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John 8:21-30

21 Once more Jesus said to them, “I am going away, and you will look for me, and you will die in your sin. Where I go, you cannot come.”

22 This made the Jews ask, “Will he kill himself? Is that why he says,‘Where I go, you cannot come’?”

23 But he continued, “You are from below; I am from above. You are of this world; I am not of this world. 24 I told you that you would die in your sins; if you do not believe that I am he, you will indeed die in your sins.”

25 “Who are you?” they asked.

“Just what I have been telling you from the beginning,” Jesus replied.26 “I have much to say in judgment of you. But he who sent me is trustworthy, and what I have heard from him I tell the world.”

27 They did not understand that he was telling them about his Father.28 So Jesus said, “When you have lifted up the Son of Man, then you will know that I am he and that I do nothing on my own but speak just what the Father has taught me. 29 The one who sent me is with me; he has not left me alone, for I always do what pleases him.” 30 Even as he spoke, many believed in him.
(John 8:21-30 NIV)

In yesterday’s passage, Jesus was teaching in the temple courtyard, and there was a crowd of people listening to Him.  The Pharisees interrupted Jesus and started asking Him questions about the validity of His testimony to discredit Him.

In today’s section, Jesus continues the dialogue with the Jewish religious leaders.   Jesus knows that anything He says to them will fall on deaf ears – they don’t believe He is Messiah.

In verse 21, Jesus foretells of His death.  The Pharisees understand that Jesus is saying He is going to die, but they think Jesus is telling them He is going to commit suicide.  Once again, John points out that the religious leaders totally misunderstand Jesus.

In verses 23 – 24, Jesus again explains to the religious leaders that unless they believe Jesus is the Messiah, they will die in their sins.  Since the religious leaders had already decided that Jesus could not be the Messiah because He had not come supernaturally as an adult (He came supernaturally as a child) and grew up in Galilee (He was born in Bethlehem), they dismissed Jesus as just another teacher.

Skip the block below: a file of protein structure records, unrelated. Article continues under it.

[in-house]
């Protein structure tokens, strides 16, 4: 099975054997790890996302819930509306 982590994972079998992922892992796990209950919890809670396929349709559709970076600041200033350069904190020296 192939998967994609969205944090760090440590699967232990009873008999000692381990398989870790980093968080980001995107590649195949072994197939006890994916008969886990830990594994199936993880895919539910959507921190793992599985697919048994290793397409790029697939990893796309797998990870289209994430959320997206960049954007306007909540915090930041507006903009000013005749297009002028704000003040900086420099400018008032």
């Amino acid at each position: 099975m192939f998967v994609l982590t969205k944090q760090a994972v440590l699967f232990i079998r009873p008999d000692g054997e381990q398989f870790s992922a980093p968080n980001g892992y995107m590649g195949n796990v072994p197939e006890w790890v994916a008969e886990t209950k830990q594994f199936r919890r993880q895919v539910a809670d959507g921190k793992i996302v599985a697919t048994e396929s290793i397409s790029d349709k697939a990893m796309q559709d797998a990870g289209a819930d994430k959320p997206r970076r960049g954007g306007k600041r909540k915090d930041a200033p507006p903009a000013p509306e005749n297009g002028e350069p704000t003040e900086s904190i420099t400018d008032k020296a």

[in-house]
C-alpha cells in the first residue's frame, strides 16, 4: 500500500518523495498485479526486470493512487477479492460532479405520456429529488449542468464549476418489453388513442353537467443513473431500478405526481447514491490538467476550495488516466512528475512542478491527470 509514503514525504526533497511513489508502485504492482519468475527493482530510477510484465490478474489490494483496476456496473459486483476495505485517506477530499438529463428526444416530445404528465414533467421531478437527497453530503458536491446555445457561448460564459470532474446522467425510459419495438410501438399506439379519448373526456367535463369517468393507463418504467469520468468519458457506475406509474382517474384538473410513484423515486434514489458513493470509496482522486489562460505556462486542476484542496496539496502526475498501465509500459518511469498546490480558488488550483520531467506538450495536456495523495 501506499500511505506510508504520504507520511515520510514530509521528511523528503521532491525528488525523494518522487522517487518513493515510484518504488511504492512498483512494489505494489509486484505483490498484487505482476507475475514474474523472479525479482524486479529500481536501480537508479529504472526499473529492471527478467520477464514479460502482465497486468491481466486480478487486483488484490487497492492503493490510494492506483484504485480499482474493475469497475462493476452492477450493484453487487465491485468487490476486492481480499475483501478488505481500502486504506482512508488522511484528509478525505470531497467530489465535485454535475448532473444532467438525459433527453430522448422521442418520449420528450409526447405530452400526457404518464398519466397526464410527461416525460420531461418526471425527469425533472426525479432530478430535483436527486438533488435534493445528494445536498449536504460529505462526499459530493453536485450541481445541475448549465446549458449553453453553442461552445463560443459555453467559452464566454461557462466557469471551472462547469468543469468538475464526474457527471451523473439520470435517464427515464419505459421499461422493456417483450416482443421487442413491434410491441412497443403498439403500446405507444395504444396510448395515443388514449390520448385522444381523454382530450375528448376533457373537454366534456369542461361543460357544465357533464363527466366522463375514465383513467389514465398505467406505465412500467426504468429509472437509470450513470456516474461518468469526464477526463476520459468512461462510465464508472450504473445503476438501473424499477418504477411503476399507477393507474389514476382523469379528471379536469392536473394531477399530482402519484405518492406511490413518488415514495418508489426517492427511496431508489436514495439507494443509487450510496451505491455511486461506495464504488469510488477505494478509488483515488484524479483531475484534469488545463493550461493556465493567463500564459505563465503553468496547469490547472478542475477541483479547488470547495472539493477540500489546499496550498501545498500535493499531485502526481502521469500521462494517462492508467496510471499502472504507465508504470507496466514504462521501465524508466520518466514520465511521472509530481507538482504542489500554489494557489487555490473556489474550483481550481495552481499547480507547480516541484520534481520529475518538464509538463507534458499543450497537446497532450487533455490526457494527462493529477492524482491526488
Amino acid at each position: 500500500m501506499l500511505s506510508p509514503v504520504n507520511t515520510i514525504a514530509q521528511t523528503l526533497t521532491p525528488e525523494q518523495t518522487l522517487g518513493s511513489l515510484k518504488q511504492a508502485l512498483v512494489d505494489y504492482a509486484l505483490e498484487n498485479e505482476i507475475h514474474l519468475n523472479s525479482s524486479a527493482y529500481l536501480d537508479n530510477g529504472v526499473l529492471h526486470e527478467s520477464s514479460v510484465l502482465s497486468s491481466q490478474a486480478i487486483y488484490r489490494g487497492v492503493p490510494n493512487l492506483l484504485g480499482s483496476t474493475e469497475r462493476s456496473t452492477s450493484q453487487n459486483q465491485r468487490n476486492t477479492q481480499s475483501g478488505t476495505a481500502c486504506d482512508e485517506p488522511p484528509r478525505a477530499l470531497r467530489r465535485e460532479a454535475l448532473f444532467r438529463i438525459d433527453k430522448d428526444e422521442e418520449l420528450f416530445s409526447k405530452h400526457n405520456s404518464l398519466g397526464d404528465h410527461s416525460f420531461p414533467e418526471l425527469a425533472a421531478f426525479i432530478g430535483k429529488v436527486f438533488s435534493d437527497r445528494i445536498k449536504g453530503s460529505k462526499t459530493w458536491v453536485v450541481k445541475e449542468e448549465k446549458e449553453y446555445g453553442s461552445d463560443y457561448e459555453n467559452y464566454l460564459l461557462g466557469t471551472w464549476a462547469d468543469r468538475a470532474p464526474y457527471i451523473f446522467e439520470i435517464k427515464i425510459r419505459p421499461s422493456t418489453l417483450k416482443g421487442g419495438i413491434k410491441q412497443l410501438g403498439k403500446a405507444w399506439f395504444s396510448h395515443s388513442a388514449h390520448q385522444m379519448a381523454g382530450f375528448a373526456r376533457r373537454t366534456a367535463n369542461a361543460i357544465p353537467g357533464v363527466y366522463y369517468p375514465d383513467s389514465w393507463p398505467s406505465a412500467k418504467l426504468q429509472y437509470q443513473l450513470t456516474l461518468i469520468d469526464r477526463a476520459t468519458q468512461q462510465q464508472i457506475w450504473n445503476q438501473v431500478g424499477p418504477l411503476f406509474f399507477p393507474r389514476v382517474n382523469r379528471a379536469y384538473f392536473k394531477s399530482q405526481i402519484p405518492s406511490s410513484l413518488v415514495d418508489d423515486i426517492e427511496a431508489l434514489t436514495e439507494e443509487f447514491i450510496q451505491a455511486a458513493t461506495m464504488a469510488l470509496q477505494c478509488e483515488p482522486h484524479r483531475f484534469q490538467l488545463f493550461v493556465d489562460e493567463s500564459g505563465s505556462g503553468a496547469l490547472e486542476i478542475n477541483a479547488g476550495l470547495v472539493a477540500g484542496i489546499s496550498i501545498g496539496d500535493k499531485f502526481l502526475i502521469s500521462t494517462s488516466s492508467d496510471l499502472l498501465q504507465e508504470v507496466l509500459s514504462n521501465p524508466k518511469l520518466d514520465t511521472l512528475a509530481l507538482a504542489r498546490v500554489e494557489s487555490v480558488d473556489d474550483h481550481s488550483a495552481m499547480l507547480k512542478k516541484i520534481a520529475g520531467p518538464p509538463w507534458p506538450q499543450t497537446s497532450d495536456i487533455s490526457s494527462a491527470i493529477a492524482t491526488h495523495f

The religious leaders, in their frustration, finally asked Jesus, “who are you?” (verse 25).

Jesus tells them that His message is the same – He is the son of God, sent from heaven as Messiah (vv. 25b – 26).

At this point, John interjects one of his parenthetical notes in case we were wondering what Jesus was saying.  John tells us that Jesus is talking about His heavenly Father.

Jesus goes on to say to the religious leaders that when they crucify and kill Him, that they will then understand that He is the Messiah and is only being obedient to His Father, the one who sent Him in the first place.

John ends this snippet of conversation between Jesus and the religious leaders with another whispering note to us.  John informs us that even though the religious leaders didn’t believe Jesus was the Messiah, many of the onlookers and surrounding crowd understood what Jesus was saying.  These folks in the crowd believed that Jesus was the chosen One of Israel, God’s Son, the Messiah.

So what are the big takeaways from this conversation between Jesus and the religious leaders?  Several things come to mind:

  • Jesus’ obedience to His Father, giving His Father credit and honoring Him despite the continuous questioning and challenges by the unbelieving religious leaders.

    Do I have such an unwavering obedience to my Heavenly Father, especially with prolonged examination and opposition, or do I get tired and discouraged and give up?

  • The power of the Gospel of Christ, even in the midst of opposition.  As John notes, even though Jesus is in this back-and-forth dialogue with the religious leaders who seek to discredit Him, many still come to belief and faith in Him.

    The key learning?  You never know who is listening and whom God is prompting to come to Himself, even during times of opposition and unbelief with others.

May we be found faithful and obedient to our Heavenly Father, and remember Jesus’ example modeled for us as we encounter spiritual battles.


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